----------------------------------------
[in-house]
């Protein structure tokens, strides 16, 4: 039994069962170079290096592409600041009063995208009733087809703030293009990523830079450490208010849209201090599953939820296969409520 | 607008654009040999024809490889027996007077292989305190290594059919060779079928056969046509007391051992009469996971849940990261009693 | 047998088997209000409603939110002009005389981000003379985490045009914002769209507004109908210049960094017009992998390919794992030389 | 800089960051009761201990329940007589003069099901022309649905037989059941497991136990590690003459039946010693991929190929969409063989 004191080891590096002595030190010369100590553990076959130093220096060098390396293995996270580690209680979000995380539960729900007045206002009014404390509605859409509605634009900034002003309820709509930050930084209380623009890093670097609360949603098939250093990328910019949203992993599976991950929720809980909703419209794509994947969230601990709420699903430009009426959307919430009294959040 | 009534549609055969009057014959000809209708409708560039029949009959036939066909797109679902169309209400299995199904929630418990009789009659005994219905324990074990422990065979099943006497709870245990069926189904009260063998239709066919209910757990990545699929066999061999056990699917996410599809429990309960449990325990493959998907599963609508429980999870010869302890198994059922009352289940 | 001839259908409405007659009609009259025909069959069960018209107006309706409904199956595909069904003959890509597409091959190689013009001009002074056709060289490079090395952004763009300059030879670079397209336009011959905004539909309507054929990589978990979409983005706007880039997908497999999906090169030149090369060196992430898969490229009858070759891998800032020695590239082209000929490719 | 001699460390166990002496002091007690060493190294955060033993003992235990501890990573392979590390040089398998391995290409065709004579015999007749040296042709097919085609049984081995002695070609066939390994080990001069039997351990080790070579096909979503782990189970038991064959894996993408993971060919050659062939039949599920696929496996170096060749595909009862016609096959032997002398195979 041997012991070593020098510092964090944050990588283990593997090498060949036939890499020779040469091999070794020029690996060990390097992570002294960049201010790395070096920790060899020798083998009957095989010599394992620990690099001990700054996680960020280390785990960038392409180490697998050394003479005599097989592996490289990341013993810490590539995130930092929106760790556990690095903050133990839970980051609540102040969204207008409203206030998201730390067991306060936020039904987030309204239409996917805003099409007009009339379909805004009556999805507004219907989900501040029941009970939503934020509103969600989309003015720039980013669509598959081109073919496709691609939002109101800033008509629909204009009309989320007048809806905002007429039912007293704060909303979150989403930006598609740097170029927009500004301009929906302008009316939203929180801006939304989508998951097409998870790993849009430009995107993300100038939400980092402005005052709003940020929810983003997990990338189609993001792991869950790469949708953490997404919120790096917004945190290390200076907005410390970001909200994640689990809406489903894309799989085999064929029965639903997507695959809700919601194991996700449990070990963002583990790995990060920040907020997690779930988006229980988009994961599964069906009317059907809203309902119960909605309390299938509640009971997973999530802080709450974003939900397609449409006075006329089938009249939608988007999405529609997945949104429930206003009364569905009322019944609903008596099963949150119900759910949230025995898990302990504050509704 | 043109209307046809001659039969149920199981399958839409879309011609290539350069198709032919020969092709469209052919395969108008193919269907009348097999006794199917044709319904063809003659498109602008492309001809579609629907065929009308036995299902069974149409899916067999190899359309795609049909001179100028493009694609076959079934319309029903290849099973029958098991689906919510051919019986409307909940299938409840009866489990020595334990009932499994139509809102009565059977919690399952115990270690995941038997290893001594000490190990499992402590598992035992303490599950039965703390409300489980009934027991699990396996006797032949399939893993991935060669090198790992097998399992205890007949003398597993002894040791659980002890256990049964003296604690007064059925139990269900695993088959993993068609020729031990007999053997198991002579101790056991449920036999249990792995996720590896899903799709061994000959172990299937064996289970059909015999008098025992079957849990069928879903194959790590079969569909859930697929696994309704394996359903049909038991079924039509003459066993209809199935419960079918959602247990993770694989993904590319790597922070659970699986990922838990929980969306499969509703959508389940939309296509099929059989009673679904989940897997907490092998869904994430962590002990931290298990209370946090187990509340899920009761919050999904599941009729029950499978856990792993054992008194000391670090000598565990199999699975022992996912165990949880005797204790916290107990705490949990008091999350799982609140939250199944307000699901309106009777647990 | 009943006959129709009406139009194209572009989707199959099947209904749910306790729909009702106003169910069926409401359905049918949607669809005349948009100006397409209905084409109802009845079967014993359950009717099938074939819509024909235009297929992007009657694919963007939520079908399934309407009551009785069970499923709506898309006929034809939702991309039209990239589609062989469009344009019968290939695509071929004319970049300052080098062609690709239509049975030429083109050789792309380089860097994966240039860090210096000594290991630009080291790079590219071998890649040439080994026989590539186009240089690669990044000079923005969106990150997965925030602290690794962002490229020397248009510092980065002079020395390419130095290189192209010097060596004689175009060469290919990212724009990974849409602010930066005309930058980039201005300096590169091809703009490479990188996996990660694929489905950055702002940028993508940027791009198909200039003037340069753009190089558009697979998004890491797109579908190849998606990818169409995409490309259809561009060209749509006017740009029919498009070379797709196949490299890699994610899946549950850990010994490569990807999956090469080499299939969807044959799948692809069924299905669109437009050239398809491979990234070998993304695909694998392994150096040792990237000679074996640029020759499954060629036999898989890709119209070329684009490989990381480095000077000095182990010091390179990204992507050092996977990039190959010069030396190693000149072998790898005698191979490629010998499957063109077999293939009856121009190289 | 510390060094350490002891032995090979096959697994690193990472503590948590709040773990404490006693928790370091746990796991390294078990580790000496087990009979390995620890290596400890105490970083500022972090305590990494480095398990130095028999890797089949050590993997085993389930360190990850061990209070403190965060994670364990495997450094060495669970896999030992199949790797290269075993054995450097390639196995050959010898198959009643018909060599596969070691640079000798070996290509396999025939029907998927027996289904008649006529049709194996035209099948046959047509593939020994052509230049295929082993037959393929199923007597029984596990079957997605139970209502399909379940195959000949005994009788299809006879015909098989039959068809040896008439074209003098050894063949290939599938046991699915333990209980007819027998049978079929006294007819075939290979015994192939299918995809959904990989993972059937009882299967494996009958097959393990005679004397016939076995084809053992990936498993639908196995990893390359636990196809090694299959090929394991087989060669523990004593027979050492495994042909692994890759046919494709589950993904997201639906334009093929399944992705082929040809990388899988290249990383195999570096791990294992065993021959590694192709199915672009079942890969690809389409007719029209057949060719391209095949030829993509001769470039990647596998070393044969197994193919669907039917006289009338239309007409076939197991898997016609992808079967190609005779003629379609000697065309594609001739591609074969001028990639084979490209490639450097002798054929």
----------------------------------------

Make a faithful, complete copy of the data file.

[in-house]
């Protein structure tokens, strides 16, 4: 039994069962170079290096592409600041009063995208009733087809703030293009990523830079450490208010849209201090599953939820296969409520 | 607008654009040999024809490889027996007077292989305190290594059919060779079928056969046509007391051992009469996971849940990261009693 | 047998088997209000409603939110002009005389981000003379985490045009914002769209507004109908210049960094017009992998390919794992030389 | 800089960051009761201990329940007589003069099901022309649905037989059941497991136990590690003459039946010693991929190929969409063989 004191080891590096002595030190010369100590553990076959130093220096060098390396293995996270580690209680979000995380539960729900007045206002009014404390509605859409509605634009900034002003309820709509930050930084209380623009890093670097609360949603098939250093990328910019949203992993599976991950929720809980909703419209794509994947969230601990709420699903430009009426959307919430009294959040 | 009534549609055969009057014959000809209708409708560039029949009959036939066909797109679902169309209400299995199904929630418990009789009659005994219905324990074990422990065979099943006497709870245990069926189904009260063998239709066919209910757990990545699929066999061999056990699917996410599809429990309960449990325990493959998907599963609508429980999870010869302890198994059922009352289940 | 001839259908409405007659009609009259025909069959069960018209107006309706409904199956595909069904003959890509597409091959190689013009001009002074056709060289490079090395952004763009300059030879670079397209336009011959905004539909309507054929990589978990979409983005706007880039997908497999999906090169030149090369060196992430898969490229009858070759891998800032020695590239082209000929490719 | 001699460390166990002496002091007690060493190294955060033993003992235990501890990573392979590390040089398998391995290409065709004579015999007749040296042709097919085609049984081995002695070609066939390994080990001069039997351990080790070579096909979503782990189970038991064959894996993408993971060919050659062939039949599920696929496996170096060749595909009862016609096959032997002398195979 041997012991070593020098510092964090944050990588283990593997090498060949036939890499020779040469091999070794020029690996060990390097992570002294960049201010790395070096920790060899020798083998009957095989010599394992620990690099001990700054996680960020280390785990960038392409180490697998050394003479005599097989592996490289990341013993810490590539995130930092929106760790556990690095903050133990839970980051609540102040969204207008409203206030998201730390067991306060936020039904987030309204239409996917805003099409007009009339379909805004009556999805507004219907989900501040029941009970939503934020509103969600989309003015720039980013669509598959081109073919496709691609939002109101800033008509629909204009009309989320007048809806905002007429039912007293704060909303979150989403930006598609740097170029927009500004301009929906302008009316939203929180801006939304989508998951097409998870790993849009430009995107993300100038939400980092402005005052709003940020929810983003997990990338189609993001792991869950790469949708953490997404919120790096917004945190290390200076907005410390970001909200994640689990809406489903894309799989085999064929029965639903997507695959809700919601194991996700449990070990963002583990790995990060920040907020997690779930988006229980988009994961599964069906009317059907809203309902119960909605309390299938509640009971997973999530802080709450974003939900397609449409006075006329089938009249939608988007999405529609997945949104429930206003009364569905009322019944609903008596099963949150119900759910949230025995898990302990504050509704 | 043109209307046809001659039969149920199981399958839409879309011609290539350069198709032919020969092709469209052919395969108008193919269907009348097999006794199917044709319904063809003659498109602008492309001809579609629907065929009308036995299902069974149409899916067999190899359309795609049909001179100028493009694609076959079934319309029903290849099973029958098991689906919510051919019986409307909940299938409840009866489990020595334990009932499994139509809102009565059977919690399952115990270690995941038997290893001594000490190990499992402590598992035992303490599950039965703390409300489980009934027991699990396996006797032949399939893993991935060669090198790992097998399992205890007949003398597993002894040791659980002890256990049964003296604690007064059925139990269900695993088959993993068609020729031990007999053997198991002579101790056991449920036999249990792995996720590896899903799709061994000959172990299937064996289970059909015999008098025992079957849990069928879903194959790590079969569909859930697929696994309704394996359903049909038991079924039509003459066993209809199935419960079918959602247990993770694989993904590319790597922070659970699986990922838990929980969306499969509703959508389940939309296509099929059989009673679904989940897997907490092998869904994430962590002990931290298990209370946090187990509340899920009761919050999904599941009729029950499978856990792993054992008194000391670090000598565990199999699975022992996912165990949880005797204790916290107990705490949990008091999350799982609140939250199944307000699901309106009777647990 | 009943006959129709009406139009194209572009989707199959099947209904749910306790729909009702106003169910069926409401359905049918949607669809005349948009100006397409209905084409109802009845079967014993359950009717099938074939819509024909235009297929992007009657694919963007939520079908399934309407009551009785069970499923709506898309006929034809939702991309039209990239589609062989469009344009019968290939695509071929004319970049300052080098062609690709239509049975030429083109050789792309380089860097994966240039860090210096000594290991630009080291790079590219071998890649040439080994026989590539186009240089690669990044000079923005969106990150997965925030602290690794962002490229020397248009510092980065002079020395390419130095290189192209010097060596004689175009060469290919990212724009990974849409602010930066005309930058980039201005300096590169091809703009490479990188996996990660694929489905950055702002940028993508940027791009198909200039003037340069753009190089558009697979998004890491797109579908190849998606990818169409995409490309259809561009060209749509006017740009029919498009070379797709196949490299890699994610899946549950850990010994490569990807999956090469080499299939969807044959799948692809069924299905669109437009050239398809491979990234070998993304695909694998392994150096040792990237000679074996640029020759499954060629036999898989890709119209070329684009490989990381480095000077000095182990010091390179990204992507050092996977990039190959010069030396190693000149072998790898005698191979490629010998499957063109077999293939009856121009190289 | 510390060094350490002891032995090979096959697994690193990472503590948590709040773990404490006693928790370091746990796991390294078990580790000496087990009979390995620890290596400890105490970083500022972090305590990494480095398990130095028999890797089949050590993997085993389930360190990850061990209070403190965060994670364990495997450094060495669970896999030992199949790797290269075993054995450097390639196995050959010898198959009643018909060599596969070691640079000798070996290509396999025939029907998927027996289904008649006529049709194996035209099948046959047509593939020994052509230049295929082993037959393929199923007597029984596990079957997605139970209502399909379940195959000949005994009788299809006879015909098989039959068809040896008439074209003098050894063949290939599938046991699915333990209980007819027998049978079929006294007819075939290979015994192939299918995809959904990989993972059937009882299967494996009958097959393990005679004397016939076995084809053992990936498993639908196995990893390359636990196809090694299959090929394991087989060669523990004593027979050492495994042909692994890759046919494709589950993904997201639906334009093929399944992705082929040809990388899988290249990383195999570096791990294992065993021959590694192709199915672009079942890969690809389409007719029209057949060719391209095949030829993509001769470039990647596998070393044969197994193919669907039917006289009338239309007409076939197991898997016609992808079967190609005779003629379609000697065309594609001739591609074969001028990639084979490209490639450097002798054929």